Camille Norment is an interdisciplinary multimedia artist, composer, and performer whose art and performance works are exhibited and performed worldwide.

Cultural psychoacoustics is both an aesthetic and conceptual framework for much of her practice – the investigation of socio-cultural phenomena through the sonic as a force over the body, mind, and society. Composing artworks through forms including recorded sound, sculpture and installation, drawing, and live performance, she applies this concept towards the creation of critical artworks that are preoccupied with the way in which context, form, space, and the body of the viewer create experiences that are both somatic and cognitive. Norment had a background of dance and music before completing her B.A. in Comparative Literature and Art History at the University of Michigan, Honors College. She completed both her Masters of Fine Art and a second Masters in Interactive Telecommunications at New York University, and she is a Whitney Independent Study Program Fellow.

Parallel to her artistic career, Norment worked as a researcher at the renowned Interval Research multimedia think tank in Silicon Valley, and as Professor of Art at Malmö University.

Camille Norment represented Norway in the 56th Venice Biennial of Art (2015), with a three-part solo project that included a large-scale sound and sculptural installation, a publication series, and a sonic performance series. Camille Norment has several permanent public commissioned installations. In recent years, Camille Norment’s highlights include: a solo exhibition at the University of Chicago Logan Center (2019); duo performances with percussionist Hamid Drake (Chicago 2019) and Ryuichi Sakamoto (Japan 2017 and New York 2018); commissioned performance with pianist Craig Taborn at both The Walker Art Center (2019) and the Armory in New York (2016); both performances and exhibitions at the San Francisco Museum of Modern Art (SFMOMA) (2017-8), and the Pushkin Museum in Moscow (2016); a solo exhibition and performance at Lydgalleriet as part of the Festspillene Festival in Bergen, Norway (2016); major work installation at the Lyon Biennial (2017-8), Montréal Biennial (2016) and the Kochi-Muziris Biennial in India (2016); and both exhibition and performance in the Museum of Modern Art, New York (2013). She currently is developing a commissioned installation and performance works for several international museums.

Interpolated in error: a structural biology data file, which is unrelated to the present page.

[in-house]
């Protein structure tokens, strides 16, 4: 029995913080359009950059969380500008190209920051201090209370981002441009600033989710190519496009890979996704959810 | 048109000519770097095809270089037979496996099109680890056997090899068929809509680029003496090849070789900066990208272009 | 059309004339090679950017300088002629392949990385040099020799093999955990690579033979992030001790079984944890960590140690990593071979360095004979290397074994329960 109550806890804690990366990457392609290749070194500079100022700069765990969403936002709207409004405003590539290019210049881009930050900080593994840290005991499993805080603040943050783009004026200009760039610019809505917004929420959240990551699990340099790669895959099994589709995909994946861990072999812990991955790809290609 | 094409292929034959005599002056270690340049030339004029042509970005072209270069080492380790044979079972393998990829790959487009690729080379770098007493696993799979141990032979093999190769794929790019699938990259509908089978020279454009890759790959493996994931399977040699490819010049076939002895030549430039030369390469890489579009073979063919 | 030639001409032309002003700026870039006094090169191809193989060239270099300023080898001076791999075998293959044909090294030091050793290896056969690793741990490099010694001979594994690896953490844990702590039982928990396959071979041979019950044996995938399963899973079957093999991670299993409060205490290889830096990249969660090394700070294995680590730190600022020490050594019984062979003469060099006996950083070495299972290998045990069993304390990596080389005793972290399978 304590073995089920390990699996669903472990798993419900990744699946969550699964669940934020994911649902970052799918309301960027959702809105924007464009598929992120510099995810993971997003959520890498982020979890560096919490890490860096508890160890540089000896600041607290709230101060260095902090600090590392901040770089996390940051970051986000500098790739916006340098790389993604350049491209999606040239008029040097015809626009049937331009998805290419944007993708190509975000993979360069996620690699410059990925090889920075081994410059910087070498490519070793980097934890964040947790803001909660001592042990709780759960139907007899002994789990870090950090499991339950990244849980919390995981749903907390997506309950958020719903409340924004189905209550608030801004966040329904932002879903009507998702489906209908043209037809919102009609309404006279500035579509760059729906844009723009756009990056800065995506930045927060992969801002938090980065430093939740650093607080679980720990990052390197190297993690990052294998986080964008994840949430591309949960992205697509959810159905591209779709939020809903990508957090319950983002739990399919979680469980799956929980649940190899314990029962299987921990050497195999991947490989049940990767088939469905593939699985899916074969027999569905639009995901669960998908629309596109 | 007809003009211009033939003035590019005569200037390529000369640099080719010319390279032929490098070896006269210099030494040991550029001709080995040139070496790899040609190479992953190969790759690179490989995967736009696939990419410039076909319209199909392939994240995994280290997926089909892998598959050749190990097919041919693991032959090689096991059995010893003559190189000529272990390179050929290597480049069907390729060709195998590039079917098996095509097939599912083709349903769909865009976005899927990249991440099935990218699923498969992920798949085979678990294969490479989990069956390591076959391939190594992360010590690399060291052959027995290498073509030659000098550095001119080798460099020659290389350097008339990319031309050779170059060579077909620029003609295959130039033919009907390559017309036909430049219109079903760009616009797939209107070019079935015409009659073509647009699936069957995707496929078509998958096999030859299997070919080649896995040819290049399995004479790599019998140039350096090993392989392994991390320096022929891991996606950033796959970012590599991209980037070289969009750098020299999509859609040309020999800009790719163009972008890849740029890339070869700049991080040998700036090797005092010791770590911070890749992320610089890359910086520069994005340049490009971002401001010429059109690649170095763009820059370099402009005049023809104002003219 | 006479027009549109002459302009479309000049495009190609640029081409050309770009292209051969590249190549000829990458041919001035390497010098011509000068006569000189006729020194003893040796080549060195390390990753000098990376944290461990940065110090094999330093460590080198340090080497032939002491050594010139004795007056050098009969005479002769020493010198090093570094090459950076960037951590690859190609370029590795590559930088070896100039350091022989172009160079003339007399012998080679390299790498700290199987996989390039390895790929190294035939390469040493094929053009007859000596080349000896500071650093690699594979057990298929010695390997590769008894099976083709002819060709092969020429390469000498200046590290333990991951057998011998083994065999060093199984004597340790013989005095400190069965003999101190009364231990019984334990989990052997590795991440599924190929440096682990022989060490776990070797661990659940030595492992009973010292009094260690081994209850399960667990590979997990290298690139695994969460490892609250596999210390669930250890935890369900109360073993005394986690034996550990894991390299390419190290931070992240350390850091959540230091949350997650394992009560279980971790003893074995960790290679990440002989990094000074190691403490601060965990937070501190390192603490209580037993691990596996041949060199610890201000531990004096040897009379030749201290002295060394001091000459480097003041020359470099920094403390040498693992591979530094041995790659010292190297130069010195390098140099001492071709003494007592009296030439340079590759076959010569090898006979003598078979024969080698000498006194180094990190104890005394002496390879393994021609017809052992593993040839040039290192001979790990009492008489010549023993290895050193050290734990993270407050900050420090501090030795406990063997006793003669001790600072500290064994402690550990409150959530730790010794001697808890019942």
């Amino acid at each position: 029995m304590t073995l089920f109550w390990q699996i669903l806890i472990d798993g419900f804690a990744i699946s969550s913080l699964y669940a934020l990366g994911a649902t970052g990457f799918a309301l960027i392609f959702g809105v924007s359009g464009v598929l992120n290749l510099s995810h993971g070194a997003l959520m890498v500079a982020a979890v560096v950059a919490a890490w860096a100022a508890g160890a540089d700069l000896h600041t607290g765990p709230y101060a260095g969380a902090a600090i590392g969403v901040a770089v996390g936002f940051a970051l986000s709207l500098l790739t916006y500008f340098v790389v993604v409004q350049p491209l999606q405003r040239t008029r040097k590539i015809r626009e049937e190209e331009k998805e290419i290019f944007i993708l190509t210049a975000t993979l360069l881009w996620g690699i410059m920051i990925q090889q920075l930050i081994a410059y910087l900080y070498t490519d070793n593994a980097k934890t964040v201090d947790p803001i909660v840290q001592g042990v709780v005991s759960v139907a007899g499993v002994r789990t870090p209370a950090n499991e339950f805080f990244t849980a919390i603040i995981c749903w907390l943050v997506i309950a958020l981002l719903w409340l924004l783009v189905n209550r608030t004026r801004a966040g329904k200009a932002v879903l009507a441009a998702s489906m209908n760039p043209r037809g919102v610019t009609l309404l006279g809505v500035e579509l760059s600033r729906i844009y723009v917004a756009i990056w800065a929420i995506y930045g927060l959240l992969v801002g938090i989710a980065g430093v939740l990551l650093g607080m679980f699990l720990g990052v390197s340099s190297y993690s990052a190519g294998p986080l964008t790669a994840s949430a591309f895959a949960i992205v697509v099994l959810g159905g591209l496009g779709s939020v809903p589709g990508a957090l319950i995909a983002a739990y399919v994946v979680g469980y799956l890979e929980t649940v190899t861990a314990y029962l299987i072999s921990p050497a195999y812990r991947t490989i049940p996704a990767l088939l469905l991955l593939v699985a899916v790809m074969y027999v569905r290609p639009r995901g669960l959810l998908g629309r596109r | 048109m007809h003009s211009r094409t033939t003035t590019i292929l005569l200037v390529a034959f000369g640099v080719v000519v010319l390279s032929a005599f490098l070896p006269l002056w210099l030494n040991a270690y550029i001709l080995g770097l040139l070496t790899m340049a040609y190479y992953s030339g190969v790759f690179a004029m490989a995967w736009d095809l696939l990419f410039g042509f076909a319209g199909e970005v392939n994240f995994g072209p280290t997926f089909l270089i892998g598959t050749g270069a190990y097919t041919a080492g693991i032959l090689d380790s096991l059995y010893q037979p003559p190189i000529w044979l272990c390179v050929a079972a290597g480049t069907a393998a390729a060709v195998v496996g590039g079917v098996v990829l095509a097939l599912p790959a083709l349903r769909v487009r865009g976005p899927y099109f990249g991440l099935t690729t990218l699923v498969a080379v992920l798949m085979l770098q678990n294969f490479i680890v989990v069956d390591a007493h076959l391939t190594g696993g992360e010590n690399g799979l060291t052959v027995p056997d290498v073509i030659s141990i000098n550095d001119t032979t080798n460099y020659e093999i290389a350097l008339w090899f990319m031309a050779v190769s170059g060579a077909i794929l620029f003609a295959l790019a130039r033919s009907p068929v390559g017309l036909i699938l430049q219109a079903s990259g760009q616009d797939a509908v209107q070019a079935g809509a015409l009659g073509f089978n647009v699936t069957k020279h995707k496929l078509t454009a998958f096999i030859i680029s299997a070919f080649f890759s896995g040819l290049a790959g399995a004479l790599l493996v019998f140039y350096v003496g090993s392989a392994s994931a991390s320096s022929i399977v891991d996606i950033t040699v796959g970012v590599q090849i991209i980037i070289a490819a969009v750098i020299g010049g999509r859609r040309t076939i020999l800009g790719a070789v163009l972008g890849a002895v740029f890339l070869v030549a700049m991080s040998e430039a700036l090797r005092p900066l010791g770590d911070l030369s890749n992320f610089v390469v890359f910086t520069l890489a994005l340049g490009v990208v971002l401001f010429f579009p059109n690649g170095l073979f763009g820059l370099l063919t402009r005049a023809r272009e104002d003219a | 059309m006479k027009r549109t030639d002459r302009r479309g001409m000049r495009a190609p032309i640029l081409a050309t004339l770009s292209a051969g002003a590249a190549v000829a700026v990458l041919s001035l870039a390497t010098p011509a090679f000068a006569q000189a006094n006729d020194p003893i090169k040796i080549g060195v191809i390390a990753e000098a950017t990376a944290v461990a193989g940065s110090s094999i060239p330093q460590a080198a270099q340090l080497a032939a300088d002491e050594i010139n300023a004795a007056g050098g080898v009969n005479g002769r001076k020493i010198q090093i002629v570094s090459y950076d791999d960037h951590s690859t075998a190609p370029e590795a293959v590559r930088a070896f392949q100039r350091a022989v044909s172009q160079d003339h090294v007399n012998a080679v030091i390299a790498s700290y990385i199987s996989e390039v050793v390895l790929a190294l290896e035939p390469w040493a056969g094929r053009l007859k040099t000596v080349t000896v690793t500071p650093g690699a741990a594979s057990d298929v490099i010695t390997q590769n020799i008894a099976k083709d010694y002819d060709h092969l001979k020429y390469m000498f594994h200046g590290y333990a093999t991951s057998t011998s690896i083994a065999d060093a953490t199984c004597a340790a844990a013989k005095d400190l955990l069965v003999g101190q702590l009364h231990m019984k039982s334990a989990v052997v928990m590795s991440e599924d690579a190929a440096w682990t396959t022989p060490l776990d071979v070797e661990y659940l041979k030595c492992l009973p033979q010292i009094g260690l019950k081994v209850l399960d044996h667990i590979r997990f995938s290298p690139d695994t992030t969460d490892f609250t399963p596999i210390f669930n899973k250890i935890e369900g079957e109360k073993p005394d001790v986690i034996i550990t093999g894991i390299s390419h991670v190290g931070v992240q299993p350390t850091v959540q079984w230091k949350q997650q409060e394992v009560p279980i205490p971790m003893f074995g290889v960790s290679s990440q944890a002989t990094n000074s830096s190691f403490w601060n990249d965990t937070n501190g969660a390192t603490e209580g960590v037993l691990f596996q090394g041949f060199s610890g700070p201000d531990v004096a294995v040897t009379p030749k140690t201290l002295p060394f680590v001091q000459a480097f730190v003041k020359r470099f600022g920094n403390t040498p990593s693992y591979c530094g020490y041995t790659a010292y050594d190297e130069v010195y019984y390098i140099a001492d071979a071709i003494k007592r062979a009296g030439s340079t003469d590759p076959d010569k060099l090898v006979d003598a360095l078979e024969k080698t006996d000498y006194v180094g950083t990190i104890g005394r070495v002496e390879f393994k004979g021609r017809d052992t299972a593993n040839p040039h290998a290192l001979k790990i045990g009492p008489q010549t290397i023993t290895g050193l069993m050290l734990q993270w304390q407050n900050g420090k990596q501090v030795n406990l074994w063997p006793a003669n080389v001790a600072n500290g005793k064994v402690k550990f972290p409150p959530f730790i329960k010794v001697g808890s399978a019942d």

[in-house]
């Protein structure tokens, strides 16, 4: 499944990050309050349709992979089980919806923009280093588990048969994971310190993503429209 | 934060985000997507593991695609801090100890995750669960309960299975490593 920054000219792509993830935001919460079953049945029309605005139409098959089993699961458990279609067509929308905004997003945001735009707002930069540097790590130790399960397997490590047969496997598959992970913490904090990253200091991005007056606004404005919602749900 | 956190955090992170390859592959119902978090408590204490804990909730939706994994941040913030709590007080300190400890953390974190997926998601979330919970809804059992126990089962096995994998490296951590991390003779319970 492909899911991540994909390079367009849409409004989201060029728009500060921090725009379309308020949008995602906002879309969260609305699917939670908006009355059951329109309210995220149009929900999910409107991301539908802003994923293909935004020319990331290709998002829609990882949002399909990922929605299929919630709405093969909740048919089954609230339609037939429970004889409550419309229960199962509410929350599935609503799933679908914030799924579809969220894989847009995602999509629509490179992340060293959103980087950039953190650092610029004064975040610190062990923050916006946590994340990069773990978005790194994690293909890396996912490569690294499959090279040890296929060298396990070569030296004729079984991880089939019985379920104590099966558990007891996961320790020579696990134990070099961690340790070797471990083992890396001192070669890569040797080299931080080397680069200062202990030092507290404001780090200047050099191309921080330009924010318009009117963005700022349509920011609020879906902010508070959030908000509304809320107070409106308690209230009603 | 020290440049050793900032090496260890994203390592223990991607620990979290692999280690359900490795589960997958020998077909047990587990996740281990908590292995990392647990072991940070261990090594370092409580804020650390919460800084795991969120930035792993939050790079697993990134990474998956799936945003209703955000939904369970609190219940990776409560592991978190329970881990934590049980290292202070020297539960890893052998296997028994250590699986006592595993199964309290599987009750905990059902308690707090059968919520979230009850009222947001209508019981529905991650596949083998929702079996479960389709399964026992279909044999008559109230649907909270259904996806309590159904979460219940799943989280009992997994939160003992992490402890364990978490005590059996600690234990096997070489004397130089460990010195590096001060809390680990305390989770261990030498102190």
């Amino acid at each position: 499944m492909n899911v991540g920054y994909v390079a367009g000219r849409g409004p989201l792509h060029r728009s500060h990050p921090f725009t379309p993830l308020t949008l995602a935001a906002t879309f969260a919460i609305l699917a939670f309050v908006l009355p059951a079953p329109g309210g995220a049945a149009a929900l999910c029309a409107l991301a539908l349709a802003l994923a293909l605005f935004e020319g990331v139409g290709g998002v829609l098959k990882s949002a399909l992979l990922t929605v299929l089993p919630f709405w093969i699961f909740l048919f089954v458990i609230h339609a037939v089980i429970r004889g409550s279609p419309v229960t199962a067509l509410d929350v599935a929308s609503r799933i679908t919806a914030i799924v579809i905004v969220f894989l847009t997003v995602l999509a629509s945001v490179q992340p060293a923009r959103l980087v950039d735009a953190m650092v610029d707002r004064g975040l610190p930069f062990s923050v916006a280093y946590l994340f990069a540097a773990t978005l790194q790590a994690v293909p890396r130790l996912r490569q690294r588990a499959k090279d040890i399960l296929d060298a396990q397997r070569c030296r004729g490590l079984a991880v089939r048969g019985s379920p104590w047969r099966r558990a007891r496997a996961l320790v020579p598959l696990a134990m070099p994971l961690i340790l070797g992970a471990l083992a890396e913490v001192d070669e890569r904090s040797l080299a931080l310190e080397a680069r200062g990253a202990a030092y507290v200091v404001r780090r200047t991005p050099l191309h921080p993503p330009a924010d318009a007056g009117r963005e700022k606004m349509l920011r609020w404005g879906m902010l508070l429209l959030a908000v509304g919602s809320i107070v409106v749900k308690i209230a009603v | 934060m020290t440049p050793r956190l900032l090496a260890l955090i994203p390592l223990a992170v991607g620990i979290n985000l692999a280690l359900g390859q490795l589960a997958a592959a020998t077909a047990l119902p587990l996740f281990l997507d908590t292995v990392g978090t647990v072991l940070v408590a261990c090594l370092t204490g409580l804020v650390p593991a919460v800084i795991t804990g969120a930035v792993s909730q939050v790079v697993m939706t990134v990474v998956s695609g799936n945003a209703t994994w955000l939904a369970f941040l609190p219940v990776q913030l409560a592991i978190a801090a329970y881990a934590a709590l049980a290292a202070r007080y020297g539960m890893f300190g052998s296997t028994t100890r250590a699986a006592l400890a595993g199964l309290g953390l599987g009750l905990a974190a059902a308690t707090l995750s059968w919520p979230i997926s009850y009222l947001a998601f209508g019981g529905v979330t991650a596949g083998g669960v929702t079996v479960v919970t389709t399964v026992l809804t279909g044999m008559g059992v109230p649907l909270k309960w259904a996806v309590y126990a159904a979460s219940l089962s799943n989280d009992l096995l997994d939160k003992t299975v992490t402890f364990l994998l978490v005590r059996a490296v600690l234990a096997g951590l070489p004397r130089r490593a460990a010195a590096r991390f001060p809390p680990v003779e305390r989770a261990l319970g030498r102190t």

Work Group

Objective Enactive
This online lecture-demonstration unfolds the term ´Poetic Materiality´ within the context of designing and choreographing with Somatic Costumes. Through critiquing and applying the somatic practice of Skinner Releasing Technique, the poetics of philosopher Gaston Bachelard and the materiality of anthropologist Tim Ingold, this talk begins to map poetic and material agencies between bodies-costumes within the design-performance encounter.

Artist Talk

Objective Enactive

This talk will focus on the first outcome of Glitsch(ening) Ci(rculari)ty, a tripartite site-specific, where I am pursuing a speculative exploration of the ecology of the city, between the urban and the biological, unfolding its layers and materiality of time. The talk will end in a conversation between fellow researchers and artists in the collaborative project Urban Ecologies, where Glitsch(ening) Ci(rculari)ty, is generated from.

Presentation

Polyvocal Tongue
The presentation will focus on relational ethics and polyvocality in performative text. It will also explore the use of plural languages in a play, looking at how a polylingual praxis can open up new aesthetic potential in playwrighting and in artistic research in general.

Conversation

TRANSPOSITIONS— JAR, Mette Edvardsen and modular diaries

At the start, the idea for an artistic research conversation with Mette Edvardsen did not spring out of the topics shortlisted for the conference—hospitality, vulnerability and care—but a book that she had co-edited, and dropped in my shelf.

Panel Discussion

The Ethics of Vulnerability and Artistic Research

Any ethical framework must take account of the vulnerability of the human condition. This is significant in all creative endeavours – especially in artistic practice and the teaching of it – since the very act of creating something and putting it out into the world is an expression of vulnerability.